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Lensectomy and vitrectomy decrease the rate of photoreceptor loss in rhodopsin P347L transgenic pigs

  • Tamer H. Mahmoud
  • Brooks W. McCuenIIEmail author
  • Ying Hao
  • Suk J. Moon
  • Misako Tatebayashi
  • Sandra Stinnett
  • Robert M. Petters
  • Fulton Wong
Laboratory Investigation

Abstract

Background

Photoreceptor degeneration in retinitis pigmentosa (RP) runs an inevitable, gradually progressive course. A wide variety of growth factors of different origins have been shown to slow the rate of degeneration in some rodent models of RP. Recently, lens-derived neurotrophic factors have been shown to rescue degenerating ganglion cells in crush models of the optic nerve. Our objective was to evaluate the potential rescue effect of lensectomy and vitrectomy (L&V) on photoreceptor degeneration in a large-animal model, the rhodopsin P347L transgenic pig.

Methods

We operated on one eye of each of 49 3-week-old pigs—15 vitrectomies and 34 L&V, 6 of which received steroids. Retinal paraffin sections were prepared for all eyes, in addition to immunohistochemistry in four eyes, 8 weeks after L&V.

Results

At eight weeks after L&V, operated eyes showed significantly more nuclei in the outer nuclear layer (ONL) than the unoperated fellow eyes. The better preservation of the ONL persisted but was less prominent by 20 weeks after surgery. Steroid treatment did not markedly reduce the better preservation of the ONL seen at 8, 10, and 12 weeks after surgery. The significant difference in cell count between operated and unoperated eyes in the L&V group at 8 weeks was due to the difference in the number of rods, not the cones.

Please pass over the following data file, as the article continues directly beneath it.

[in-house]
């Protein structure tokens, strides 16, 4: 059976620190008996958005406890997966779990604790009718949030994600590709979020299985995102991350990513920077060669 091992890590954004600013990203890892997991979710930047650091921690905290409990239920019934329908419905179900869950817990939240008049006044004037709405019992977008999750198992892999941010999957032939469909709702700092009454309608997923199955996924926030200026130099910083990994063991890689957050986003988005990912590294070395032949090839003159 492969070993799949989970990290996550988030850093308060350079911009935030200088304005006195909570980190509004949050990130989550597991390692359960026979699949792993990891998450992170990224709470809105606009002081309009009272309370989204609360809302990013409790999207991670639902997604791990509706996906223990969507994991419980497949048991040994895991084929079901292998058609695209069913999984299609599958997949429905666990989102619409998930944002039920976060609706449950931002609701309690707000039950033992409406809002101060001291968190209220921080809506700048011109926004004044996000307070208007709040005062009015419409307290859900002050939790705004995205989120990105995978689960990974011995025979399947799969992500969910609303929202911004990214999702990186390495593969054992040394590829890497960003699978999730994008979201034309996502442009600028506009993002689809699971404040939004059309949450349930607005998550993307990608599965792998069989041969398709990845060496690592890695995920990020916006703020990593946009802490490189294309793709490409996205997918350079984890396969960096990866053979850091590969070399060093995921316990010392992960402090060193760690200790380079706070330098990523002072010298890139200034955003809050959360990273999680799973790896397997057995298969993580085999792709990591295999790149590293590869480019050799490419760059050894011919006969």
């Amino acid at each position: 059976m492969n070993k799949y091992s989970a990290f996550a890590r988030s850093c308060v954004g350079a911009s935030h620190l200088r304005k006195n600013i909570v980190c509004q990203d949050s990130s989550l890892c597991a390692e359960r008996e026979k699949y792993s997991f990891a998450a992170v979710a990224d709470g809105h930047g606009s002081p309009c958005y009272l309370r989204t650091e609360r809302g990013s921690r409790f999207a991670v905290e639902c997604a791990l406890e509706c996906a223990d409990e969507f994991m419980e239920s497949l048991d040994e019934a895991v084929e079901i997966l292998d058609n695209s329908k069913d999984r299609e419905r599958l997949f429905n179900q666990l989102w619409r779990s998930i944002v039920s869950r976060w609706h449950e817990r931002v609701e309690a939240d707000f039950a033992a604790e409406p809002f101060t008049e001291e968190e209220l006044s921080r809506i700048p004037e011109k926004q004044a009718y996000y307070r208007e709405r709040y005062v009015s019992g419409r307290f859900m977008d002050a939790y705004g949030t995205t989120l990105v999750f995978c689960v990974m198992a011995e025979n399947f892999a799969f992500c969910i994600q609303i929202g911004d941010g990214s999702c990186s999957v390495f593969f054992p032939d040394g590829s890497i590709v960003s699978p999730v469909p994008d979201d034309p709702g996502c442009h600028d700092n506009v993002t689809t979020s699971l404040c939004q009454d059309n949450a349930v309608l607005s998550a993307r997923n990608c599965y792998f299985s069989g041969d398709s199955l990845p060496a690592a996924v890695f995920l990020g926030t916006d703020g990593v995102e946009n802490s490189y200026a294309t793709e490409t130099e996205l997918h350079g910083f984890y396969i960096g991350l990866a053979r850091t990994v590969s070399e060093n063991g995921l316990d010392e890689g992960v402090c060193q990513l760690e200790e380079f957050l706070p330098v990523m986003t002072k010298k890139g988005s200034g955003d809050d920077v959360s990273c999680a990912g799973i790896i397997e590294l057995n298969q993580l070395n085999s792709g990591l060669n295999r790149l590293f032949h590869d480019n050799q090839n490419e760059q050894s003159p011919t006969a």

Conclusion

Lensectomy and vitrectomy delay photoreceptor degeneration in rhodopsin P347L transgenic pigs. Lens-related rescue effect is a probable reason for the delayed degeneration.

Keywords

Retinitis Pigmentosa Retinal Degeneration Outer Nuclear Layer Inner Nuclear Layer Rescue Effect 
These keywords were added by machine and not by the authors. This process is experimental and the keywords may be updated as the learning algorithm improves.

Notes

Acknowledgements

Research supported by National Eye Institute RO1EY11498 and P30EY05722, Foundation Fighting Blindness and Research to Prevent Blindness.

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Copyright information

© Springer-Verlag 2003

Authors and Affiliations

  • Tamer H. Mahmoud
    • 1
  • Brooks W. McCuenII
    • 1
    Email author
  • Ying Hao
    • 1
  • Suk J. Moon
    • 1
  • Misako Tatebayashi
    • 1
  • Sandra Stinnett
    • 1
    • 2
  • Robert M. Petters
    • 3
  • Fulton Wong
    • 1
    • 4
  1. 1.Department of OphthalmologyDuke UniversityDurhamUSA
  2. 2.Department of Biostatistics and BioinformaticsDuke UniversityDurhamUSA
  3. 3.Department of Animal ScienceNorth Carolina State University RaleighUSA
  4. 4.Department of NeurobiologyDuke UniversityDurhamUSA

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